Now two things have happened. First, the trace has indeed thinned out, and we can accurately determine whether the clock voltage is “high” or “low”. But now we see that the transitions between high and low now occur at a more leisurely pace. The exact point of the transition is no longer so clear. There is some uncertainty as to when the “Tick” actually occurs. Because of this filtering, there is a trade-off to be had between being able to detect IF a transition has occurred, and exactly WHEN it occurred. If our Low-Pass Filter rolls over at a frequency just above the clock frequency, we do a great job of filtering the noise but it gets correspondingly less certain WHEN the transition occurs – in other words we have higher jitter. The amount of uncertainty in the WHEN can be approximated as the inverse of the roll-over frequency of the filter. The roll-over frequency is therefore normally the highest we can make it without compromising our ability to be certain about detecting the IF. Therefore, if we need be able to function with a higher roll-over frequency and so reduce the uncertainty in the WHEN, we need to re-design the circuit to reduce the noise in the first place.

The take-away from all this is that the presence of high frequency noise is in itself a jitter-like phenomenon.

One way to design an accurate clock is to run the clock “N” times faster than we actually need, and rather than count every Tick, we count every “N” Ticks. We call this process “clock multiplication“, and we can – in principle – achieve an arbitrarily low jitter on our clock by continuing to increase the clock multiplier. This is, in fact, the way all real-world clocks are built. Any way you do it, though, it gets exponentially more expensive the faster the clock gets, due to an increasingly more arduous noise problem. Wickedly so, in fact. If you are DAC manufacturer, it really is a simple question of how much you want to pay to reduce your master clock jitter!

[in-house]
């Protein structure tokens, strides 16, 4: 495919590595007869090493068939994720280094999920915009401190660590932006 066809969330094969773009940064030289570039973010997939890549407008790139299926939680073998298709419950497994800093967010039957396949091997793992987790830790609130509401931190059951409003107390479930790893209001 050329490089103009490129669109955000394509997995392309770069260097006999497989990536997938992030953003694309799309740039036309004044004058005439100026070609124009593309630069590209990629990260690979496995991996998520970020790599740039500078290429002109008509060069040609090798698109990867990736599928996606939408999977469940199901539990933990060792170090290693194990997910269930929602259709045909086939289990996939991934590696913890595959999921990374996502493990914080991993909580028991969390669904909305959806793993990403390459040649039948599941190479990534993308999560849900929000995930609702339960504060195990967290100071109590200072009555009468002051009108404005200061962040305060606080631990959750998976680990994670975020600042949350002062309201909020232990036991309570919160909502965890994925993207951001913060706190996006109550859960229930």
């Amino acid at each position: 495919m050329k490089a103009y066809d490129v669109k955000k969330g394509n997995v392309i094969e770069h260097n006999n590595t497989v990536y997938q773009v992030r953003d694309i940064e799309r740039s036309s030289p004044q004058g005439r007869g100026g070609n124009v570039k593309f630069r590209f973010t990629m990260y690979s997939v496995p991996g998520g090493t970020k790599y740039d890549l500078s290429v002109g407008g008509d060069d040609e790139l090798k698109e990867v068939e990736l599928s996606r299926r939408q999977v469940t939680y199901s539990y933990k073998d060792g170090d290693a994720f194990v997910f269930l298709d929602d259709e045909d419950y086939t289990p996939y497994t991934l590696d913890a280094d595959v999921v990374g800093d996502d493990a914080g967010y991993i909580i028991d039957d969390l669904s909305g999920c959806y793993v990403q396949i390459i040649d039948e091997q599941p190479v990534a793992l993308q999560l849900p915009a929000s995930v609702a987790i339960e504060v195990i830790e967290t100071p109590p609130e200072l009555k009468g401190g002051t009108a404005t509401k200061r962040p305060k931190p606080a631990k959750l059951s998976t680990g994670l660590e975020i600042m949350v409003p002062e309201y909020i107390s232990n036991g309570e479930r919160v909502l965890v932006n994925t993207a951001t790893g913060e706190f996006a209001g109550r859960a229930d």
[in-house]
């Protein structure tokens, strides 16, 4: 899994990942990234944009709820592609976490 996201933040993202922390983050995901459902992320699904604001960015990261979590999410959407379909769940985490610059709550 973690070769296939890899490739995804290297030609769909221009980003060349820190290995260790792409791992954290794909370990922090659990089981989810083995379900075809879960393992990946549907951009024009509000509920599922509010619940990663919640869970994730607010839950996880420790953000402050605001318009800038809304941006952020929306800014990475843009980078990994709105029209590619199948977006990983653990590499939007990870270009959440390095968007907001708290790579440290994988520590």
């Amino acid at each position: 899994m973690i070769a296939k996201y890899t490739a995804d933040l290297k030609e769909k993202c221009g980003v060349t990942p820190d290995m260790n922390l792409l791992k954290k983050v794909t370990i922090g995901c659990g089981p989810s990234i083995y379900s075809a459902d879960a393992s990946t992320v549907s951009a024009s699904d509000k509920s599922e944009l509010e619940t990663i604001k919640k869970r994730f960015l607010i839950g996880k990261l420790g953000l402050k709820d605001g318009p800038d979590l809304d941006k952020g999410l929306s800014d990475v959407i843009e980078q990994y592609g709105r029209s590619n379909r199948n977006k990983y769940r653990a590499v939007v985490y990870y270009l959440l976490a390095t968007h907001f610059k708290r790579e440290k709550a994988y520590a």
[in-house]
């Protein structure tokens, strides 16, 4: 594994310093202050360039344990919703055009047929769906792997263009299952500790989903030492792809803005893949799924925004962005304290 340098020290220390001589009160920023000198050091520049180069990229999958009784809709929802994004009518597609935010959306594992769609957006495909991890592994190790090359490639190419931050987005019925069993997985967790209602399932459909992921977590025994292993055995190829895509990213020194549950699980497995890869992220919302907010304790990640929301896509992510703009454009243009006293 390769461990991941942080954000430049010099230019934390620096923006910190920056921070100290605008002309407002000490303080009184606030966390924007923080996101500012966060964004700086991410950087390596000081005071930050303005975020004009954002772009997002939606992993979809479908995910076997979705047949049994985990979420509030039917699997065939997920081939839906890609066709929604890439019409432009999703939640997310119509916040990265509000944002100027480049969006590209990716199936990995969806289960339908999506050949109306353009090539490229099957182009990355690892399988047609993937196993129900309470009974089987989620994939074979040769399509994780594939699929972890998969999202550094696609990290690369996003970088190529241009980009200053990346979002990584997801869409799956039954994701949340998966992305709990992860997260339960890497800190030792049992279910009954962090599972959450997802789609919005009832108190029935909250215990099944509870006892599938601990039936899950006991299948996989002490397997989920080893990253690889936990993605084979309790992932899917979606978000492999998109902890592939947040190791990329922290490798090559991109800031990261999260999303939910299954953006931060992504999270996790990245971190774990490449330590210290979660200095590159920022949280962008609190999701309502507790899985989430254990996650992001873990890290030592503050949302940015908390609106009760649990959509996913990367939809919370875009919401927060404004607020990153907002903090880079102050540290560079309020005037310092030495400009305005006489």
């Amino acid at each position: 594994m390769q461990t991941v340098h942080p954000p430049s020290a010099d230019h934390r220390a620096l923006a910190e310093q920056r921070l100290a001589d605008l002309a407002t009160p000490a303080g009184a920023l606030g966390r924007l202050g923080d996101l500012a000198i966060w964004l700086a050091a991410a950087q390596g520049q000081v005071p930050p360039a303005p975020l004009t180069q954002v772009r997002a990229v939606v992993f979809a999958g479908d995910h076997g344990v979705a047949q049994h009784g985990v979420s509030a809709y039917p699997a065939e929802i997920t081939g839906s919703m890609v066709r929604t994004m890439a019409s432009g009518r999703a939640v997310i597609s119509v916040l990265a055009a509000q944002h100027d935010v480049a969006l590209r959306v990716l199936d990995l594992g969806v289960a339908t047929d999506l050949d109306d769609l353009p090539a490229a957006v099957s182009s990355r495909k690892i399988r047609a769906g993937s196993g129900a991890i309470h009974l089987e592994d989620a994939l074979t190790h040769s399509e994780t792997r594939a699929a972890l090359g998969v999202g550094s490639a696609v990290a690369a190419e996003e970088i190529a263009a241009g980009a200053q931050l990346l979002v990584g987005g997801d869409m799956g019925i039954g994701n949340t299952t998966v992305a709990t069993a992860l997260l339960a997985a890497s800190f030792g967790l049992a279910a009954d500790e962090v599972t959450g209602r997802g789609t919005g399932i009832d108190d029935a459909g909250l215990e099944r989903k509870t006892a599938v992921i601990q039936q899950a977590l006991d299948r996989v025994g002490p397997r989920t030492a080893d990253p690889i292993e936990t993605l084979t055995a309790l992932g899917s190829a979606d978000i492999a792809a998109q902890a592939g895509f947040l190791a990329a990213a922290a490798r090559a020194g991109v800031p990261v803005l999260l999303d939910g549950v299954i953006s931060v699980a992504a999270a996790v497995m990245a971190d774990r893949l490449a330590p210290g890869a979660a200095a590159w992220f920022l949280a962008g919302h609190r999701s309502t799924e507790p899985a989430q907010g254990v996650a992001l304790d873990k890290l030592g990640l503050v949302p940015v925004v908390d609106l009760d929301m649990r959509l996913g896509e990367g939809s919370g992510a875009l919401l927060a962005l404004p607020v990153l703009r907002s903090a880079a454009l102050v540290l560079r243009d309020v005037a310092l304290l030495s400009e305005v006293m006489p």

And it’s not just the clock itself that has to be high speed. For example, any circuit anywhere in your DAC that needs to operate such that events can be synchronized to within 1ns must, by definition, have a bandwidth exceeding 1GHz. That, dear reader, is one heck of a high bandwidth. Not only does your clock circuitry have to have GHz bandwidth, so does the converter circuitry which is communicating with it to synchronize its measly 44.1kHz operation with your GHz clock. Otherwise – in principle at least (because nothing is ever so black and white) – you would be wasting the expense you went to in generating your super-clock in the first place. In any case, it becomes a given that a real-world DAC will be constructed with electronics having a bandwidth which – if not necessarily in the exotic territory of GHz – will still be much higher than the sample rates of the conversions it is tasked to perform.

Designing a circuit with RF (Radio Frequency) bandwidth, and having it exhibit good immunity from RF noise, is generally a no-win prospect. When dealing with RF, every problem you solve here results in a new one popping up there. RF circuits are inherently sensitive to RF interference, and so you need to design them – and package them in such a way as to make them immune from the effects of external RF.